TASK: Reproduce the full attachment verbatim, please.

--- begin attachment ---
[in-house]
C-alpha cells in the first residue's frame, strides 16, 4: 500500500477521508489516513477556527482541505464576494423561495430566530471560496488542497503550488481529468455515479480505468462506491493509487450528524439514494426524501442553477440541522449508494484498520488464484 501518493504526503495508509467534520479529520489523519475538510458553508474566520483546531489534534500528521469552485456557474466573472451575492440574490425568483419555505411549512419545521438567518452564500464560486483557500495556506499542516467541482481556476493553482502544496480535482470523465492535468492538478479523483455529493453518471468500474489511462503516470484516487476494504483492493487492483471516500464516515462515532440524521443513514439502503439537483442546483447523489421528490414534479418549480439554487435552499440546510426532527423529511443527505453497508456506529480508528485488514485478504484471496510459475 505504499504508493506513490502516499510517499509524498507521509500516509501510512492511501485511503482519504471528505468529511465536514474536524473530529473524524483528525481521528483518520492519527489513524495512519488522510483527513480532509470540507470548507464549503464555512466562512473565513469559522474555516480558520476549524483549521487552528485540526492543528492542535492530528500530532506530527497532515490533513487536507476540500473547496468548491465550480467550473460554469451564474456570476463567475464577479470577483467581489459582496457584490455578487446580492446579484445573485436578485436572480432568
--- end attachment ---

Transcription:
[in-house]
C-alpha cells in the first residue's frame, strides 16, 4: 500500500477521508489516513477556527482541505464576494423561495430566530471560496488542497503550488481529468455515479480505468462506491493509487450528524439514494426524501442553477440541522449508494484498520488464484 501518493504526503495508509467534520479529520489523519475538510458553508474566520483546531489534534500528521469552485456557474466573472451575492440574490425568483419555505411549512419545521438567518452564500464560486483557500495556506499542516467541482481556476493553482502544496480535482470523465492535468492538478479523483455529493453518471468500474489511462503516470484516487476494504483492493487492483471516500464516515462515532440524521443513514439502503439537483442546483447523489421528490414534479418549480439554487435552499440546510426532527423529511443527505453497508456506529480508528485488514485478504484471496510459475 505504499504508493506513490502516499510517499509524498507521509500516509501510512492511501485511503482519504471528505468529511465536514474536524473530529473524524483528525481521528483518520492519527489513524495512519488522510483527513480532509470540507470548507464549503464555512466562512473565513469559522474555516480558520476549524483549521487552528485540526492543528492542535492530528500530532506530527497532515490533513487536507476540500473547496468548491465550480467550473460554469451564474456570476463567475464577479470577483467581489459582496457584490455578487446580492446579484445573485436578485436572480432568